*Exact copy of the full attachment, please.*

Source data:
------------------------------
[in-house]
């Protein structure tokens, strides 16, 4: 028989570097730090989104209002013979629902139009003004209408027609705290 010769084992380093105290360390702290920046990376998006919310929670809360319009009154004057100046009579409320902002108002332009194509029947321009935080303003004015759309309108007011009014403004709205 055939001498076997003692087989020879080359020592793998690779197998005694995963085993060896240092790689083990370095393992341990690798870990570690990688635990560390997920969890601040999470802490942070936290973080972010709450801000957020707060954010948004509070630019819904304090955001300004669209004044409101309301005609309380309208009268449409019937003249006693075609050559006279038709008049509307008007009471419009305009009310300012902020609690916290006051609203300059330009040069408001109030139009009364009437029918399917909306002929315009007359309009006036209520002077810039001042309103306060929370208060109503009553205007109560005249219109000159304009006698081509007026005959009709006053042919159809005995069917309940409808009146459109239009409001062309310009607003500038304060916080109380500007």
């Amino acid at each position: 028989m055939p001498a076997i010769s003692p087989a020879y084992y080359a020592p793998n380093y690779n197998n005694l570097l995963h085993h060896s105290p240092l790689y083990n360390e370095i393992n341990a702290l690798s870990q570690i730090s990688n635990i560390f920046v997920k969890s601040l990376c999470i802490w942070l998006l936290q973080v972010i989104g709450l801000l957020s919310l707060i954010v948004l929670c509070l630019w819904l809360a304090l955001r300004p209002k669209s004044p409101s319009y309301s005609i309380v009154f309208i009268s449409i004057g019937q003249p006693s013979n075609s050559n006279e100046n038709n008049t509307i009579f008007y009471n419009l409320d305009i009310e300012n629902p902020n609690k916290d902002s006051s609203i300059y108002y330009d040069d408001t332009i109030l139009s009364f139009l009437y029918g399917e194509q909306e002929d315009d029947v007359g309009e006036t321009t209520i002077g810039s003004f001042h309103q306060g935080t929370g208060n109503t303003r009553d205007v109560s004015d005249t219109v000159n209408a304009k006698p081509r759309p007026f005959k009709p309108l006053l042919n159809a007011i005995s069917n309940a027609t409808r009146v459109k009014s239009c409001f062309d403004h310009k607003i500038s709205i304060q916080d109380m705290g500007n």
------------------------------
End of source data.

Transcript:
[in-house]
């Protein structure tokens, strides 16, 4: 028989570097730090989104209002013979629902139009003004209408027609705290 010769084992380093105290360390702290920046990376998006919310929670809360319009009154004057100046009579409320902002108002332009194509029947321009935080303003004015759309309108007011009014403004709205 055939001498076997003692087989020879080359020592793998690779197998005694995963085993060896240092790689083990370095393992341990690798870990570690990688635990560390997920969890601040999470802490942070936290973080972010709450801000957020707060954010948004509070630019819904304090955001300004669209004044409101309301005609309380309208009268449409019937003249006693075609050559006279038709008049509307008007009471419009305009009310300012902020609690916290006051609203300059330009040069408001109030139009009364009437029918399917909306002929315009007359309009006036209520002077810039001042309103306060929370208060109503009553205007109560005249219109000159304009006698081509007026005959009709006053042919159809005995069917309940409808009146459109239009409001062309310009607003500038304060916080109380500007």
């Amino acid at each position: 028989m055939p001498a076997i010769s003692p087989a020879y084992y080359a020592p793998n380093y690779n197998n005694l570097l995963h085993h060896s105290p240092l790689y083990n360390e370095i393992n341990a702290l690798s870990q570690i730090s990688n635990i560390f920046v997920k969890s601040l990376c999470i802490w942070l998006l936290q973080v972010i989104g709450l801000l957020s919310l707060i954010v948004l929670c509070l630019w819904l809360a304090l955001r300004p209002k669209s004044p409101s319009y309301s005609i309380v009154f309208i009268s449409i004057g019937q003249p006693s013979n075609s050559n006279e100046n038709n008049t509307i009579f008007y009471n419009l409320d305009i009310e300012n629902p902020n609690k916290d902002s006051s609203i300059y108002y330009d040069d408001t332009i109030l139009s009364f139009l009437y029918g399917e194509q909306e002929d315009d029947v007359g309009e006036t321009t209520i002077g810039s003004f001042h309103q306060g935080t929370g208060n109503t303003r009553d205007v109560s004015d005249t219109v000159n209408a304009k006698p081509r759309p007026f005959k009709p309108l006053l042919n159809a007011i005995s069917n309940a027609t409808r009146v459109k009014s239009c409001f062309d403004h310009k607003i500038s709205i304060q916080d109380m705290g500007n």